First of all I hoed and weeded the whole allotment. This doesn’t take long, around 15 minutes for the whole plot. Most of the weeds are annuals which have blown on from weedy neighbouring plots. There are a few perennial weeds on the edges which come in from adjacent weedy areas – mostly bindweed and tormentil with a little couch at the top. Removing with a trowel whilst still small discourages them and prevents them from becoming a problem. Until I went no dig, the whole allotment had perennial weeds but they have now been eradicated except where they creep in from the edges. Then I sowed the last of the garlic and some broadbeans: three rows which should be about right for my family (there are some in the polytunnel for an earlier crop and I also sow spring varieties). This bed will be mulched with some of the cow manure during the next few weeks.
The polythene on the left is a sheet mulch to kill off unwanted invasive horseradish. My plot ends where the borage plant is – the bottle edging is a neighbours allotment. The tiny weeds have been hoed and should die off during the frosty nights.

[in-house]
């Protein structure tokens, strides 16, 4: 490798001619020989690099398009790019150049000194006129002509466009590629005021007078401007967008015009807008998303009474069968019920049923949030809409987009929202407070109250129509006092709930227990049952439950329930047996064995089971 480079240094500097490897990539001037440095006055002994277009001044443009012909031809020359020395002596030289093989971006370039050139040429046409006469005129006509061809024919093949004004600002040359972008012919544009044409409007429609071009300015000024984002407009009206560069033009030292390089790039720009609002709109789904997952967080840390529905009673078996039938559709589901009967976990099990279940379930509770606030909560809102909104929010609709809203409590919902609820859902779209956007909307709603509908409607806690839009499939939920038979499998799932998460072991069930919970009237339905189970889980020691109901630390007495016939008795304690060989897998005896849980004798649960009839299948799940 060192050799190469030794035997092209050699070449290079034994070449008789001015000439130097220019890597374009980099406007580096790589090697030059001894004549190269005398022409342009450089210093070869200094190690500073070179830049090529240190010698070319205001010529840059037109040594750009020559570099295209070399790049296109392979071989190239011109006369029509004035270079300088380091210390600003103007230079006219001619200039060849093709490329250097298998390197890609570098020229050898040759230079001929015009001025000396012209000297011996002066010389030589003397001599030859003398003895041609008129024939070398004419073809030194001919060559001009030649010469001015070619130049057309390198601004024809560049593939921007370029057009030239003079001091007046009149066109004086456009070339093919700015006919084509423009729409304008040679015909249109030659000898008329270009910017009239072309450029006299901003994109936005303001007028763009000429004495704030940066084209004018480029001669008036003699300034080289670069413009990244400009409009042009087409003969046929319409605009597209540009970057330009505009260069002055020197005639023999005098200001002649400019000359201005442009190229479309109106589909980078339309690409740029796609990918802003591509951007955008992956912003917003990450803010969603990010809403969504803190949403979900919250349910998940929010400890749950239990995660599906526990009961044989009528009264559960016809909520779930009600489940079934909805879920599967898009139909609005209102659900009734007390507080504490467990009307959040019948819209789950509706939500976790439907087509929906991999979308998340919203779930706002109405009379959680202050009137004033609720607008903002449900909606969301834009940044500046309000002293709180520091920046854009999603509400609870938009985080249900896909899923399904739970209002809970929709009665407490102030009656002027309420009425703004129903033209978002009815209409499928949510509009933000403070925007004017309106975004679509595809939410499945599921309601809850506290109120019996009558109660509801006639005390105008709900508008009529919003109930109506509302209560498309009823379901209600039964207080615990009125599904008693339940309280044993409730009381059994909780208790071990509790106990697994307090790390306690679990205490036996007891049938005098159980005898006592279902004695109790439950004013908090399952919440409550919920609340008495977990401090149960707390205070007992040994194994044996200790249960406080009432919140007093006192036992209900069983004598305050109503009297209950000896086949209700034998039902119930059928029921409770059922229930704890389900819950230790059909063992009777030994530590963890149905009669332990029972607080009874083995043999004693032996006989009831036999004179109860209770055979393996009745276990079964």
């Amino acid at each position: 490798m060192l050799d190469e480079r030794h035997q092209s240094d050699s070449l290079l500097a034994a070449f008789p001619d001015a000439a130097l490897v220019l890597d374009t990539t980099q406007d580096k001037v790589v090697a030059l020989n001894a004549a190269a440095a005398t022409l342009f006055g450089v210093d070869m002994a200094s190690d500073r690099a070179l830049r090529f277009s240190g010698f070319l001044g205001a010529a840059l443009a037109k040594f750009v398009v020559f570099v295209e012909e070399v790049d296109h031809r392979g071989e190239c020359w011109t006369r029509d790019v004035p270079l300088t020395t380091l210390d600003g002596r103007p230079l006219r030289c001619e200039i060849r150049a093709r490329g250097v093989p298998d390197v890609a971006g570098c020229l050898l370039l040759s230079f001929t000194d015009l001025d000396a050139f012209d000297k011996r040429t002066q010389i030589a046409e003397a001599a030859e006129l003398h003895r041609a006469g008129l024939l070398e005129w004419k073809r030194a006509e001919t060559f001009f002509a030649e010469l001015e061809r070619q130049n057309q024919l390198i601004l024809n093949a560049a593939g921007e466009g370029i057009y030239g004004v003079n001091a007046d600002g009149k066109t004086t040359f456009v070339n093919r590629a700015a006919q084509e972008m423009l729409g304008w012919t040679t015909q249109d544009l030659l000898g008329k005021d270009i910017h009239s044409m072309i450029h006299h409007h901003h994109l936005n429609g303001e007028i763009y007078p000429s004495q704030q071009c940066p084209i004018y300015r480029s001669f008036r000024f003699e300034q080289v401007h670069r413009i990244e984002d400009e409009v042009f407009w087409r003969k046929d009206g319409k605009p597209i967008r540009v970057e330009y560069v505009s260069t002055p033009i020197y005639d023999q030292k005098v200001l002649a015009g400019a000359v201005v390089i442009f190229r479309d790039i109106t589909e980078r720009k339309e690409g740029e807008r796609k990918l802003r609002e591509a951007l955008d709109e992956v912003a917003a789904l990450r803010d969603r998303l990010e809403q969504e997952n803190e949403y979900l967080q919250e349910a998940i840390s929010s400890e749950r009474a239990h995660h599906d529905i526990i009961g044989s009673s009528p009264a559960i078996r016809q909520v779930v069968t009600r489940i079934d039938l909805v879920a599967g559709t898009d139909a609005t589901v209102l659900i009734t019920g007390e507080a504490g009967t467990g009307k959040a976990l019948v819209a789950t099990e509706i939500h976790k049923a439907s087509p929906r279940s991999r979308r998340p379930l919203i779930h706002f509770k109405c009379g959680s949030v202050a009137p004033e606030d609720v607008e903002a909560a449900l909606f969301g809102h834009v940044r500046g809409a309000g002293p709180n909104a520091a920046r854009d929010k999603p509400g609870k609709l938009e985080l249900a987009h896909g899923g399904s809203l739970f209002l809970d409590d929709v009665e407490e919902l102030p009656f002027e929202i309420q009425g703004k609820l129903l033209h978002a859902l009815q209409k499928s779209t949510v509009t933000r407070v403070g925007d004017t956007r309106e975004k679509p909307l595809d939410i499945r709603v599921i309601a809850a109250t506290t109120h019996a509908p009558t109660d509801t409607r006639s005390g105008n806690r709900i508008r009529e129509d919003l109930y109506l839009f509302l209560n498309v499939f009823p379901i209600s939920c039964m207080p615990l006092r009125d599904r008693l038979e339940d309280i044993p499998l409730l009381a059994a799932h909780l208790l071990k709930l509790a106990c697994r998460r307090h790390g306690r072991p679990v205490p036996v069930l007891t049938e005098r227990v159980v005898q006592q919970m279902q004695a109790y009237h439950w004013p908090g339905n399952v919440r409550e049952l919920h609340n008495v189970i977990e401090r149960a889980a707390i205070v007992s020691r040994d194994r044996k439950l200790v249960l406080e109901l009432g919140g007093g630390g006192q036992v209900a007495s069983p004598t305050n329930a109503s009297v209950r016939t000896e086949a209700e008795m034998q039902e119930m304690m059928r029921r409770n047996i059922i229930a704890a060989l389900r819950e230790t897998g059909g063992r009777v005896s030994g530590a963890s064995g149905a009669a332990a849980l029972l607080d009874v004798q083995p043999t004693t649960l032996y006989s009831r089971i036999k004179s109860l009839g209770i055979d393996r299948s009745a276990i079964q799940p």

There are six different varieties of Brussels sprouts in my allotment, some about ready to pick yet others are tiny, so small I am not sure whether they will ever produce good sized sprouts. If they are not good croppers, I won’t grow them next year.
Some plants had been completely flattened, as if something had jumped on them so I staked and tied them upright. I also cleared any plants which had been harvested, which will make mulching easier this winter.
Running out of short stakes for the flowersprouts, long bean poles were used as temporary supports. This made covering them rather tricky! Looking around for something to ‘make me taller’, I used a rake to manoevure the net over. You can see my huge pile of well rotted manure in the background.
Damage to other plants – kale and mangelwurzels – suggest the possibility of deer visiting as the large leaves were snapped or bitten off, not stripped like the pigeons do. They have been netted now with enviromesh (I had run out of the butterfly netting I use for most brassicas) and should grow back.